This week, we’ll discuss tonality in pop music. Before you begin, you’ll have to familiarize yourself with form in pop music, if you are not already comfortable with terms like “verse,” “chorus,” “bridge,” etc. You will read about the unique problems that pop music has with tonality, analyze a pop song, and reflect on harmony in pop music vs classical music.
This week we will focus on applying techniques of tonal rhythm and Sonata Theory to the final movement of Schubert’s “Tragic” symphony.
Listen to the Vienna Phil performing this symphony. Movement I is at the beginning of course; Movement IV begins at the timestamp 23:54.[embedyt]https://www.youtube.com/watch?v=eReKPVqX-DQ&t=1434s[/embedyt]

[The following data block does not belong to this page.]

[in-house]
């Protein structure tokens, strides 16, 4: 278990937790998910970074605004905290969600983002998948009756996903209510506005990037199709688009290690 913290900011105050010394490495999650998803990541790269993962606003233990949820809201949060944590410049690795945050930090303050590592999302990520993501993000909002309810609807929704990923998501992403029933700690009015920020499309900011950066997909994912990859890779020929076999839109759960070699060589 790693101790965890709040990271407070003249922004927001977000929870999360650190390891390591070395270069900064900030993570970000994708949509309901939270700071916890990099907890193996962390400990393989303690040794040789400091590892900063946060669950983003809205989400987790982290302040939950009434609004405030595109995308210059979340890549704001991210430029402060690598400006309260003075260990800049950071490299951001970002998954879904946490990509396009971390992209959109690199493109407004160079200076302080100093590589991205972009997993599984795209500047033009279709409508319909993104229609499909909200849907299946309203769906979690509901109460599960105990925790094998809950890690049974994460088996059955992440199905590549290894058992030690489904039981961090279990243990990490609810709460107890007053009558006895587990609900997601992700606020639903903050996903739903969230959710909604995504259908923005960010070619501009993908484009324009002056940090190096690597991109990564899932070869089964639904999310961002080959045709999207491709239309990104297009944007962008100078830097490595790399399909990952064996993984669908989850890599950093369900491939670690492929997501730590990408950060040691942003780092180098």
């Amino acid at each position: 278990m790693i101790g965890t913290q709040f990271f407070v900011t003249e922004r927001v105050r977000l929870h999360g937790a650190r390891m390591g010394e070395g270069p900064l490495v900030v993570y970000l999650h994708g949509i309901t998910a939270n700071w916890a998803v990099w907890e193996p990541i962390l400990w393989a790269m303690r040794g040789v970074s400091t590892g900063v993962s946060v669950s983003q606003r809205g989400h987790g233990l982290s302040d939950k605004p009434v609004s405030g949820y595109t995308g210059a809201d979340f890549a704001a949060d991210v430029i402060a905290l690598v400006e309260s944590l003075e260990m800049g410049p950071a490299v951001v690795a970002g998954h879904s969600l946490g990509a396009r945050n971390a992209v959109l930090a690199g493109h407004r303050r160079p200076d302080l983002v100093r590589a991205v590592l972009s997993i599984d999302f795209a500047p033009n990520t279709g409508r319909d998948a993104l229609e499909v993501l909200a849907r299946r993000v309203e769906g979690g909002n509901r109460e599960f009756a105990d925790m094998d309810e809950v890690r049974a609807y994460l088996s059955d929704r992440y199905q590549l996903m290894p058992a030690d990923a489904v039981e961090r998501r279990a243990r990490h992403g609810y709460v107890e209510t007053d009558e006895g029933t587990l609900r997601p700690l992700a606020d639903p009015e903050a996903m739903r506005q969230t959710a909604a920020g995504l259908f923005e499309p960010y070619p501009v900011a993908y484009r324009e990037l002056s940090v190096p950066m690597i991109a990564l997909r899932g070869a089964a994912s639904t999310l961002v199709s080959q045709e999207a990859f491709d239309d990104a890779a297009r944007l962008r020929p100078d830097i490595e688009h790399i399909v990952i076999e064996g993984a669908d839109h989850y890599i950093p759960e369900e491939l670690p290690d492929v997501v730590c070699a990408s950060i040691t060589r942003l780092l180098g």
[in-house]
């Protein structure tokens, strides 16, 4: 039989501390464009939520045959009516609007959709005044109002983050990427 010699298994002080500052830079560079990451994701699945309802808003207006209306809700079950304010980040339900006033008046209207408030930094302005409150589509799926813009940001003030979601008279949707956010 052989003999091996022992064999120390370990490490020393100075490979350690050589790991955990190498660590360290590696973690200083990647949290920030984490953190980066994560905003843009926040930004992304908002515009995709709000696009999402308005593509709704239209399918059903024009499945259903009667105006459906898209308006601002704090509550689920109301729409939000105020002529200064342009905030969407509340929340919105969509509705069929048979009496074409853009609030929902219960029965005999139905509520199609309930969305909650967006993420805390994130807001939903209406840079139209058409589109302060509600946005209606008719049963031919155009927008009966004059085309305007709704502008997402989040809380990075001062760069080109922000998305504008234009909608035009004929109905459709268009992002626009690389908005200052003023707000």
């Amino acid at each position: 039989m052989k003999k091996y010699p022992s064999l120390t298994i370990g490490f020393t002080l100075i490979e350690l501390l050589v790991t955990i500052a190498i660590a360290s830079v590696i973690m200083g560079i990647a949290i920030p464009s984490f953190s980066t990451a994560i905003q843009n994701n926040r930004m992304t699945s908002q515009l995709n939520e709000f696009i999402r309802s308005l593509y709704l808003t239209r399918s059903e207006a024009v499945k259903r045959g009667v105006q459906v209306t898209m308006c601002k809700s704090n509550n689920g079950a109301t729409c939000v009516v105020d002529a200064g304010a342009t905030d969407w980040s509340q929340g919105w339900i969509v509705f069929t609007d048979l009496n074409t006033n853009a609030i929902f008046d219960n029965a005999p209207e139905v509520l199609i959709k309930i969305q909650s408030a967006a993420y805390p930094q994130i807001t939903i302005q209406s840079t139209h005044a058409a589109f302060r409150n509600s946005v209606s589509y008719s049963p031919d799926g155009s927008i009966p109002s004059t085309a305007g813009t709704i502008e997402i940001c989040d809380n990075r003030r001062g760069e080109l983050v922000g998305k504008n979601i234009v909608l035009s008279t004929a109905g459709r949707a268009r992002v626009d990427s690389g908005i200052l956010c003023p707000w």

Try listening both with and without the score. You may choose to look at the full score, or if that is too intimidating, you might prefer to look at the piano reduction, which I’ve uploaded in our scores folder, and added measure numbers to.
You probably learned the basics of sonata form in your undergraduate degree, but this week we will learn one of the newer and more nuanced approaches to sonata form: Sonata Theory according to James Hepokoski and Warren Darcy (2006). You’ll also read Seth Monahan’s model analysis of a Mozart string quartet movement before attempting your own Hepokoski/Darcy analysis of a sonata movement.
Continue reading Week 8: Sonata Theory (F18)
For our first analysis symposium, we will focus on a classic piece by Anton Webern, his Variations for Piano, Op. 27.[embedyt] https://www.youtube.com/watch?v=5hZXpDGQ-0M[/embedyt]
Download the score from the readings folder.